You are not currently logged in.
Access JSTOR through your library or other institution:
If You Use a Screen ReaderThis content is available through Read Online (Free) program, which relies on page scans. Since scans are not currently available to screen readers, please contact JSTOR User Support for access. We'll provide a PDF copy for your screen reader.
Gender, Gender Ideology, and Animal Rights Advocacy
Charles W. Peek, Nancy J. Bell and Charlotte C. Dunham
Gender and Society
Vol. 10, No. 4 (Aug., 1996), pp. 464-478
Published by: Sage Publications, Inc.
Stable URL: http://www.jstor.org/stable/189682
Page Count: 15
You can always find the topics here!Topics: Animal rights, Womens rights, Men, Gender equality, Animal rights movements, Gender identity, Socialization, Humans, Social structures, Gender roles
Were these topics helpful?See somethings inaccurate? Let us know!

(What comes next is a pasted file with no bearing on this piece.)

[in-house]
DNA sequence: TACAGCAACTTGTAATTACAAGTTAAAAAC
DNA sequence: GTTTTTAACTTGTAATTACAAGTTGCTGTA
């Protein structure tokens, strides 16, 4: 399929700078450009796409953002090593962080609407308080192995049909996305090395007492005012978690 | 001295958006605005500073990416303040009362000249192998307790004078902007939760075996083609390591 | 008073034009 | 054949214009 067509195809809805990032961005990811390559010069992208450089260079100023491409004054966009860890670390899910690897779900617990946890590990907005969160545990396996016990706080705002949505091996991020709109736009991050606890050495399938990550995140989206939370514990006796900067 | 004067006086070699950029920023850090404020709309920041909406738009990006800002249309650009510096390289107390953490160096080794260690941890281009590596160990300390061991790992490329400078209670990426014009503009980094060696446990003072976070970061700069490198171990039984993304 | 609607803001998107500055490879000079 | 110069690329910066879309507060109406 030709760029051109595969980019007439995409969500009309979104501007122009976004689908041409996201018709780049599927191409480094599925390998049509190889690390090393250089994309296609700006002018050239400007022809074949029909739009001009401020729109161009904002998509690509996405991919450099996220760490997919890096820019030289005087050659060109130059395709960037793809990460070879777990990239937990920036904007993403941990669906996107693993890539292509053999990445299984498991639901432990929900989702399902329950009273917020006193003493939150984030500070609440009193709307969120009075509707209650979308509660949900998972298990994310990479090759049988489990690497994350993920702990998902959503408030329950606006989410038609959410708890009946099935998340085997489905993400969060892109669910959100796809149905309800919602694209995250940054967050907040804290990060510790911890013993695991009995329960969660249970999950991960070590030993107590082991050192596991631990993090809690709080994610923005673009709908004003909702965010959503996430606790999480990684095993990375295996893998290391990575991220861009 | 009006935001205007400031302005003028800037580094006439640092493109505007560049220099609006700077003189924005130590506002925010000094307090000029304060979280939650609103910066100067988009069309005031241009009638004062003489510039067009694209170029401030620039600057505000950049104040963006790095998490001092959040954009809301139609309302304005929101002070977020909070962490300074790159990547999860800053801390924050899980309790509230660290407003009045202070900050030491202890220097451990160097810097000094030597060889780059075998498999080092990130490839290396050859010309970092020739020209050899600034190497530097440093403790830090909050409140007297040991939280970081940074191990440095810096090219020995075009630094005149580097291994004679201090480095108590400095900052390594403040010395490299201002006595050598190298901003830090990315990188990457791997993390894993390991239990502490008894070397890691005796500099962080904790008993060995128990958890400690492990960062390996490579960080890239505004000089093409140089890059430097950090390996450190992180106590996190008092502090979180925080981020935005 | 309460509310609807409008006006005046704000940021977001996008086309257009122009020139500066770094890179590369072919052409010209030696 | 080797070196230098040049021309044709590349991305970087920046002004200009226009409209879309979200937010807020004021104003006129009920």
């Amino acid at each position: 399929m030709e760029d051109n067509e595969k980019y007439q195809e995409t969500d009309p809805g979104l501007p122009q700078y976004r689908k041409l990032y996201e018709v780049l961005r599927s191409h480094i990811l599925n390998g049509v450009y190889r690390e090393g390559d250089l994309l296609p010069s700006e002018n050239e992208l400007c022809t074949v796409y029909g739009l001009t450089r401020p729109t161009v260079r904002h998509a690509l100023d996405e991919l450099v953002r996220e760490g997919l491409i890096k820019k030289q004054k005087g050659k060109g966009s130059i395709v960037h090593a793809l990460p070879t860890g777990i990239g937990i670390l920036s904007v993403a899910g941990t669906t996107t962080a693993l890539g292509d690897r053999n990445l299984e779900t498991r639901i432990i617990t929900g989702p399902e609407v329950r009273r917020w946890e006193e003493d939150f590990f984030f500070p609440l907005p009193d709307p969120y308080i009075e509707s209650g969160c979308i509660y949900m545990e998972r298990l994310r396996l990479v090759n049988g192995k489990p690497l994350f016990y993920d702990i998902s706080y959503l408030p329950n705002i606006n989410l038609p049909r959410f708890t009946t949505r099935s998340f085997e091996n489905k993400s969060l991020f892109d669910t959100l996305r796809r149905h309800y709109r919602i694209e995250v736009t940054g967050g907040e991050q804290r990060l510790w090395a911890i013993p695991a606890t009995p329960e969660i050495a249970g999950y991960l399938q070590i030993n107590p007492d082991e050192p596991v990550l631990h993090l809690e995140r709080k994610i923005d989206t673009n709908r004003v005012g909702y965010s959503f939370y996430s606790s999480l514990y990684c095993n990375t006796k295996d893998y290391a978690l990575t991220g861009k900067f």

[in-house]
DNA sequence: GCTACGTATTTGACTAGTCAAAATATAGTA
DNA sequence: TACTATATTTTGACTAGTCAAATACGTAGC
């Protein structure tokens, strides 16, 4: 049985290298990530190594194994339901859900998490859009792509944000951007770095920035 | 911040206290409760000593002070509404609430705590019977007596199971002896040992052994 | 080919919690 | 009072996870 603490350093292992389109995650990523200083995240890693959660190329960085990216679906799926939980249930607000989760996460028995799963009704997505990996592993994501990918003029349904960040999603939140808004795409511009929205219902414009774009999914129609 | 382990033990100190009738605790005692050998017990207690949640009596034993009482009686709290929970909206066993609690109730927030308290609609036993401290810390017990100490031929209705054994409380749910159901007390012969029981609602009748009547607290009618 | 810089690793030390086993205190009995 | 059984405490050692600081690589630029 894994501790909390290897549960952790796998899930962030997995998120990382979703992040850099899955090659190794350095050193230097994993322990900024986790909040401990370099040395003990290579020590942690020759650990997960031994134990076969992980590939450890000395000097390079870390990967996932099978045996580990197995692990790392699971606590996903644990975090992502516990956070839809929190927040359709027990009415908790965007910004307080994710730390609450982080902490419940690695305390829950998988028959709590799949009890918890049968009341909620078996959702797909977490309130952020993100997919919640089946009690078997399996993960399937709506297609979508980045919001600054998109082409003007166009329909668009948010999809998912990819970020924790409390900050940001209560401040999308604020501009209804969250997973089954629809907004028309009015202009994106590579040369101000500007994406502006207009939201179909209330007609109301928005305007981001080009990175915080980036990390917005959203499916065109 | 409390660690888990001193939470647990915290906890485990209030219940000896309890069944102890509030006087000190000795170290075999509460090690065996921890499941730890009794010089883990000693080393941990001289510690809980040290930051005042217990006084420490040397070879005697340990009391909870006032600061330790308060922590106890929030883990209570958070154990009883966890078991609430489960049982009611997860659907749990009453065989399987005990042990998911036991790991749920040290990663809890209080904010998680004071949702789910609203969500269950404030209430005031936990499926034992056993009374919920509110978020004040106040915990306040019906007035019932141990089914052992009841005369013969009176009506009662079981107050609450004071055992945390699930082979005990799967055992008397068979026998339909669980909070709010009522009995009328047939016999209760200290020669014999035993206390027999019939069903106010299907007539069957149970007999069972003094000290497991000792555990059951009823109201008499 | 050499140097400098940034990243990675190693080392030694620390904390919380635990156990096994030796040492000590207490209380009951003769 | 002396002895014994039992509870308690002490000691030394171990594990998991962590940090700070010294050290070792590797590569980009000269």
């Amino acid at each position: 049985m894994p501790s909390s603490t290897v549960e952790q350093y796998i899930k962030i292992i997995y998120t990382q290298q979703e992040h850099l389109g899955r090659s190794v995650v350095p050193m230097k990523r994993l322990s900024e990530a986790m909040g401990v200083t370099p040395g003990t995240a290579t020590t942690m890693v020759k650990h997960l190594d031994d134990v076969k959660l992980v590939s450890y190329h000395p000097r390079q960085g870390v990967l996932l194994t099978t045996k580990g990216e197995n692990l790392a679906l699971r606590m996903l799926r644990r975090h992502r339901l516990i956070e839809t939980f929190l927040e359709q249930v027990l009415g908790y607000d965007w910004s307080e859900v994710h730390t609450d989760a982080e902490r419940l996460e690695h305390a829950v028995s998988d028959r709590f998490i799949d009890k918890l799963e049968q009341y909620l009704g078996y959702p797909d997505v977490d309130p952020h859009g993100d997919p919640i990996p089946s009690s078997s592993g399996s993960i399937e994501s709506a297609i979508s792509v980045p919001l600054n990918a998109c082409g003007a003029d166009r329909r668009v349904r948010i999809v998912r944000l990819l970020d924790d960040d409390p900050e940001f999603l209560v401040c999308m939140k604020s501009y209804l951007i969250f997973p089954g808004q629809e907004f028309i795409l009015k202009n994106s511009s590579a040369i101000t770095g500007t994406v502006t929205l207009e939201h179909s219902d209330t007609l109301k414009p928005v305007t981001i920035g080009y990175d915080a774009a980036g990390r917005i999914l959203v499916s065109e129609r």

Select the topics that are inaccurate.
Since scans are not currently available to screen readers, please contact JSTOR User Support for access. We'll provide a PDF copy for your screen reader.
Preview not available
Research on women's preponderance among animal rights advocates explains it exclusively as a product of women's socialization, emphasizing a relational orientation of care and nurturing that extends to animals. The authors propose a more structural explanation: Women's experiences with structural oppression make them more disposed to egalitarian ideology, which creates concern for animal rights. Using data from a 1993 national sample, the authors find that an egalitarian gender ideology is a key difference in women's and men's routes to animal rights advocacy: It differentiates those more likely to endorse animal rights among women but not among men. Neither this ideology nor other variables in the analysis, however, account for women's greater overall support of animal rights in the combined sample. Reasons for this latter finding are explored.
Gender and Society © 1996 Sage Publications, Inc.